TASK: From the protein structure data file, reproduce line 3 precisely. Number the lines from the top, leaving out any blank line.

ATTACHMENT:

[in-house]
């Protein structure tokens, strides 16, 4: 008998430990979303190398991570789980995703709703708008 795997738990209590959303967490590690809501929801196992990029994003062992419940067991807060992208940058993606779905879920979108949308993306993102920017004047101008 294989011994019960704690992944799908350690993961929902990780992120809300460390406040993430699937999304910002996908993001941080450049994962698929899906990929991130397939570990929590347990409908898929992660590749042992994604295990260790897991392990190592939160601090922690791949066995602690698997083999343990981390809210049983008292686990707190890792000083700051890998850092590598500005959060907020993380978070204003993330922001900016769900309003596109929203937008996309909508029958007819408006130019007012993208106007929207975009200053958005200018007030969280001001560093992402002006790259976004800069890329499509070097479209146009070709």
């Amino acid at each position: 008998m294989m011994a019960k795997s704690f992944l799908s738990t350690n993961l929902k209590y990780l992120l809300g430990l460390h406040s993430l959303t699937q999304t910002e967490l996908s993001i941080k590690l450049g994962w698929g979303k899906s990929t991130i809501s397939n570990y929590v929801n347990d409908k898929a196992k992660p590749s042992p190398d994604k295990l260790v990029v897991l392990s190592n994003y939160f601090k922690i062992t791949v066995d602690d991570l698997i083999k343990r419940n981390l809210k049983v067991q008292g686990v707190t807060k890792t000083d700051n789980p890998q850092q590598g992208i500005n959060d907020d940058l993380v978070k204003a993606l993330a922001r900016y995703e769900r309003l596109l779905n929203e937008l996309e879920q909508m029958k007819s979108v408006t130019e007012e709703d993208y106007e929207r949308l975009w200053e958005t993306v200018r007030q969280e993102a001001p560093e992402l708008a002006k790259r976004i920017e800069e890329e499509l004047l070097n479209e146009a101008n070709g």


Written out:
């Amino acid at each position: 008998m294989m011994a019960k795997s704690f992944l799908s738990t350690n993961l929902k209590y990780l992120l809300g430990l460390h406040s993430l959303t699937q999304t910002e967490l996908s993001i941080k590690l450049g994962w698929g979303k899906s990929t991130i809501s397939n570990y929590v929801n347990d409908k898929a196992k992660p590749s042992p190398d994604k295990l260790v990029v897991l392990s190592n994003y939160f601090k922690i062992t791949v066995d602690d991570l698997i083999k343990r419940n981390l809210k049983v067991q008292g686990v707190t807060k890792t000083d700051n789980p890998q850092q590598g992208i500005n959060d907020d940058l993380v978070k204003a993606l993330a922001r900016y995703e769900r309003l596109l779905n929203e937008l996309e879920q909508m029958k007819s979108v408006t130019e007012e709703d993208y106007e929207r949308l975009w200053e958005t993306v200018r007030q969280e993102a001001p560093e992402l708008a002006k790259r976004i920017e800069e890329e499509l004047l070097n479209e146009a101008n070709g």